Why invoke the 2000 election as we approach the 2012 one? That’s ancient history, 12 whole years ago. Here’s why: If women had turned out in force to vote in 2000, Florida would have been moot, and Gore would have won. In 2000, only 51.3 percent of eligible voters turned up at the polls. Of those, 54 percent of women and 42 percent of men voted for Gore, and 53 percent of men and 43 percent of women voted for Bush, the winner. In 2008, the number of total voters rose to 56.8 percent. Of those, 56 percent of women voted for Obama, to 43 percent for McCain. Women elected Obama in 2008, and—make no mistake—we have the power to re-elect him in 2012.

Barack Obama has pulled us as far away from the Bush years as any one president could be expected to go in one term. When Bush left office in 2008, we were suffering from the worst recession since the Great Depression, and our friendships with the rest of the world were strained. We still have a long way to go, to be sure, but under President Obama we’ve made demonstrable economic strides and social progress. It would be devastating to watch those carefully place stepping stones all washed away by a sea of punitive legislation.

Here is what Obama’s administration has done for women:

• The very first bill Obama signed into law was The Lilly Ledbetter Fair Pay Act, which allows employees to contest discriminatory paychecks without a statute of limitations. Ledbetter mostly paved the way for lawsuits.
• Appointed Sotomayor and Elena Kagan to the U.S. Supreme Court. These two minority, pro-choice justices bring more diverse perspective to America’s most influential bench and perhaps that quality some claim has no place in the judiciary, empathy.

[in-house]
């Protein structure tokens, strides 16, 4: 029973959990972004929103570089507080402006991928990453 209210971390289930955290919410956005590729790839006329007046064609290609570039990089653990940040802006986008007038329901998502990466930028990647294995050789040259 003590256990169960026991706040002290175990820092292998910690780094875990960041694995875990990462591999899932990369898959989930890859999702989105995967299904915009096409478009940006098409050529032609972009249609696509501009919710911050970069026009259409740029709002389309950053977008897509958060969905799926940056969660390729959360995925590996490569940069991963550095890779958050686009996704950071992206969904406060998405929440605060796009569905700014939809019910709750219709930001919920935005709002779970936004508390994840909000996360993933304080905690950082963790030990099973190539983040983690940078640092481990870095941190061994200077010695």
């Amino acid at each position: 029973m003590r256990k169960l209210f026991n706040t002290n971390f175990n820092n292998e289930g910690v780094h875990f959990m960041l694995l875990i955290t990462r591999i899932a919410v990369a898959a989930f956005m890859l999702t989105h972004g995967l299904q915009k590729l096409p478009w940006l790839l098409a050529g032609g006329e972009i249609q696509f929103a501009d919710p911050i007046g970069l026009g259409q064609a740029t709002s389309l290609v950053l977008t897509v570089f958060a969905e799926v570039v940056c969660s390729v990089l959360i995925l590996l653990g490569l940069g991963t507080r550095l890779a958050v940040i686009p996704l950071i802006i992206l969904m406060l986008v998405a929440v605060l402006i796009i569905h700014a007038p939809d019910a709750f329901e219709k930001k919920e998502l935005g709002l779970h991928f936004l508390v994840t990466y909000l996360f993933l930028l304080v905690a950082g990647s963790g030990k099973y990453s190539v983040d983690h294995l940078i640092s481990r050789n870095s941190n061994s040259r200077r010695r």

• Recognizes women’s ability to control their own wombs, and that bodes well for the possible expansion or at least the protection of reproductive freedoms in the future.
• Spoken out and directed money to education and resources to curb domestic violence, and he signed into law the Child Abuse Prevention and Treatment Act.

And let’s remember that, to achieve these gains, Obama has had to face Republican resistance, and a wall of No, every single step of the way.

Our challenges for equality persist. But we must keep Obama and Biden in office, and elect more pro-women candidates, to keep going in the right direction. If we women turn out in astounding record numbers, and send a resounding signal that we’re mad as hell and we’re not going to take it anymore, we will have the power to determine this election. How exhilarating!

The Obama campaign says, “Trust women. Protect choice.” As soon as we decide to own our power, we really will rule. If we women fight back, with our voices and our votes, their war on us won’t have a rich white male leg to stand on.

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Learn more about Rachel’s new novel here —-> Driving in the Rain

Join Rachel on Facebook here —-> The Equality Mantra

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Rachel Hockett

Rachel Hockett is a writer, editor, theater director and teacher, an equality advocate, and a proud denizen of Ithaca, New York (the equality state). She is artistic director of the Homecoming Players and founder of the Equality Mantra on Facebook.